Analysis of Algorithms I: Optimal Binary Search Trees


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1 Analysis of Algorithms I: Optimal Binary Search Trees Xi Chen Columbia University
2 Given a set of n keys K = {k 1,..., k n } in sorted order: k 1 < k 2 < < k n we wish to build an optimal binary search tree with keys from K to minimize the expected number of comparisons needed for each search operation. We consider the following setting slightly simpler than the one discussed in Section 15.5 of the textbook. Assume we know in advance that for each search operation in the future, the key k to search for always comes from K and satisfies k = k i with probability p i, for each i = 1, 2,..., n;
3 This implies that n p i = 1 i=1 Let T be a binary search tree with keys k 1,..., k n. So T has n nodes and each node is labelled with a key k i. We use depth T (k i ) to denote the depth of the node labelled with k i plus one (so if k r is the key at the root, then we set depth T (k r ) = 1 instead of 0). It is clear that if the key we search for is k = k i, then the number of comparisons needed is exactly depth T (k i ).
4 Thus, the expected number of comparisons is n p i depth T (k i ) i=1 and we will refer to it as cost(t ), the cost of tree T. The goal is then to find an optimal binary search tree T for K = {k 1,..., k n } with the minimum cost. As usual, we start by describing a dynamic programming algorithm that computes the minimum cost. It can be then used to construct an optimal BST.
5 Note the difference between this problem and Huffman trees. In the latter we only need to build a tree (instead of a binary search tree) in which each leaf is labelled with a character. Also in Huffman trees, the cost of a tree is the expected depth of leaves. Here the cost is the expected depth over all nodes.
6 Again, we use dynamic programming. To this end, we first need to figure out the optimal substructure of the problem, which will then lead us to a recursive formula that reduces the problem to smaller subproblems. Here the first choice to make, when constructing a binary search tree for K, is which key to put at the root of the tree.
7 Assume the key at the root is k r. Denote the tree by T, its left subtree by T L, and its right subtree by T R. We know T L has keys k 1,..., k r 1 and T R has keys k r+1,..., k n. Then for any k i, i < r: For any k j, j > r, we have: depth T (k i ) = depth TL (k i ) + 1 depth T (k j ) = depth TR (k j ) + 1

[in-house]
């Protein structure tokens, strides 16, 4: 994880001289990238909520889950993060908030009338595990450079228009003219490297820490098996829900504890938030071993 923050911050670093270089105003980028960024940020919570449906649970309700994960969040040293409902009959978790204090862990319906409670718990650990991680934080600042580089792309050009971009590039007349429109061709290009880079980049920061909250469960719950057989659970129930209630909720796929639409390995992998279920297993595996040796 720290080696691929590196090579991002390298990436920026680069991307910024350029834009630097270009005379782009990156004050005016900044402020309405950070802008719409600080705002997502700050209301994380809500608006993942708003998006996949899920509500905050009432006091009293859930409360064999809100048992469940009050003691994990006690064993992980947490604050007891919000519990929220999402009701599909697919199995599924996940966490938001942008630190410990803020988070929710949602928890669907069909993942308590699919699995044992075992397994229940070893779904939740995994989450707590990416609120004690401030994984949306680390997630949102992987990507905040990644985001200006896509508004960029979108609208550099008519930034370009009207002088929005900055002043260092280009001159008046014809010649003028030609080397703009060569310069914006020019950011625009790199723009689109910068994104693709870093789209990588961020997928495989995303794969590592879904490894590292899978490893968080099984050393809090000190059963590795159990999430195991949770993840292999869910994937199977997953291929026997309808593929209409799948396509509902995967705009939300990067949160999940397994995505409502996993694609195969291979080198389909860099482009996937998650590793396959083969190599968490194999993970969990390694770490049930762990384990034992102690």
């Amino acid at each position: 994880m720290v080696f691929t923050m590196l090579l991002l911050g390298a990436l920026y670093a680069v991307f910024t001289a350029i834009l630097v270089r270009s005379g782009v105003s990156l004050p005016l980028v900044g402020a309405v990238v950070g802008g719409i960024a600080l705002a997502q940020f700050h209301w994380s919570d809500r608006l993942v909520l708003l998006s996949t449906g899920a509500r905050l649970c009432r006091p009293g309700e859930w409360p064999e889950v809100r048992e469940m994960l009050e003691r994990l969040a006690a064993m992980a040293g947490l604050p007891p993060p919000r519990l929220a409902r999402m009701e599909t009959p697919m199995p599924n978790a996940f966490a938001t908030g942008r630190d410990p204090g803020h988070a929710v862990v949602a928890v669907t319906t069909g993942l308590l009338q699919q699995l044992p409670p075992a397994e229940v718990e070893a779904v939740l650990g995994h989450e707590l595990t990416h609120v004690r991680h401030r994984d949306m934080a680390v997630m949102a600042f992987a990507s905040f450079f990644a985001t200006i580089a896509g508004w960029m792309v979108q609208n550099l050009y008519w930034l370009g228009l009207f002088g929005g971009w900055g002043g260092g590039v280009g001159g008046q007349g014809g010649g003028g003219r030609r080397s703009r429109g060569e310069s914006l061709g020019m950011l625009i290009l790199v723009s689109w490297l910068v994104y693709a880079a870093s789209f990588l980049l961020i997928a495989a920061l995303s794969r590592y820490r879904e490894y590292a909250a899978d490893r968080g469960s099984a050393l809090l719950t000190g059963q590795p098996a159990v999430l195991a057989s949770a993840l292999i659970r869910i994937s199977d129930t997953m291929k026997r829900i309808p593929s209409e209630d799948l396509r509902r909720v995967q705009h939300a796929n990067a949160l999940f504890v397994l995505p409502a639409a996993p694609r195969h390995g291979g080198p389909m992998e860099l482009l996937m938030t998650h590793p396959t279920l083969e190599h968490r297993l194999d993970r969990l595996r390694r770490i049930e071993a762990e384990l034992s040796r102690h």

8 As a result, we have cost(t ) n = p i depth T (k i ) i=1 = 1 p r + p i (depth TL (k i ) + 1 ) + p j (depth TR (k j ) + 1 ) i<r j>r n = cost(t L ) + cost(t R ) + p i = 1 + cost(t L ) + cost(t R ) i=1
9 This equation implies the following: Denote by c r 1 the cost of an optimal BST with keys k 1,..., k r 1, and by c r+1 the cost of an optimal BST with keys k r+1,..., k n. Then the minimum cost of a binary search tree for K, that has k r as its root, is exactly 1 + c r 1 + c r+1 This gives us the following recursive algorithm.
10 Naive Optimal Binary Search Tree: 1 For r = 1 to n do 2 make a recursive call to compute the cost of an optimal BST for {k 1,..., k r 1 }; store it in C[r 1] Note when r = 1, the cost of an empty BST is 0 3 make a recursive call to compute the cost of an optimal BST for {k r+1,..., k n }; store it in C [r + 1] Note when r = n, the cost of an empty BST is 0 4 output [ ] 1 + min C[r 1] + C [r + 1] r=1,...,n
11 However, the worstcase running time of this naive recursive algorithm is exponential. Note that there are only about Θ(n 2 ) subproblems we make recursive calls to solve in its recursion tree. The reason why its recursion tree is huge is because we solve the same subproblem over and over.
12 Again, we use dynamic programming to give a more efficient algorithm: maintain a table to store solutions to subproblems already solved; and solve all the subproblems one by one, using the recursive formula we found earlier, in an appropriate order.
13 For this purpose, we introduce the following notation. We let p i,j = p k, for any 1 i j n i k j Given p 1,..., p n, we can compute all p i,j s in Θ(n 2 ) time (how?).
14 Given i, j : 1 i j n, we use c i,j to denote the minimum cost of an optimal binary search tree with keys k i, k i 1,..., k j. For any i [n], we also set c i,i 1 = 0 for convenience (meaning that an empty binary search tree has cost 0). Then to obtain c i,j, we have:
15 1 If the root is k i, then the minimum cost is 0 + p i + (c i+1,j + p i+1,j ) = c i,i 1 + c i+1,j + p i,j as c i,i 1 = 0 2 If the root is k j, then the minimum cost is (c i,j 1 + p i,j 1 ) + p j + 0 = c i,j 1 + c j+1,j + p i,j as c j+1,j = 0 3 If the root is k r, where r : i < r < j, the minimum cost is (c i,r 1 + p i,r 1 ) + p r + (c r+1,j + p r+1,j ) = c i,r 1 + c r+1,j + p i,j To summarize, we get the following recursive formula: [ ] c i,j = p i,j + min ci,r 1 + c r+1,j i r j
16 This gives us the following algorithm: 1 compute p[i, j] for all i, j : 1 i j n 2 create a table c[i, j], where i, j : 1 i j + 1 n 3 set c[i, i 1] = 0 and c[i, i] = p i for all i [n] 4 for k from 1 to n 1 do 5 for i from 1 to n k do 6 set j = i + k and set [ ] c[i, j] = p[i, j] + min c[i, r 1] + c[r + 1, j] i r j 7 output c[1, n]
17 Here we fill up the table in the following order. At the beginning, all entries with j i = 1 (empty tree) and j i = 0 (tree with one single node) are ready. Then we work on entries with j i = 1, j i = 2,..., j i = n 1. Every time we work on an entry c[i, j] with j i = k, we know that all the entries c[i, j ] with j i < k have already been computed. Note that the recursive formula we use to compute c[i, j] only involves entries c[i, j ] with j i < k. So they are all ready, and we can compute c[i, j] in time O(j i). It is easy to check that the total running time is Θ(n 3 ).
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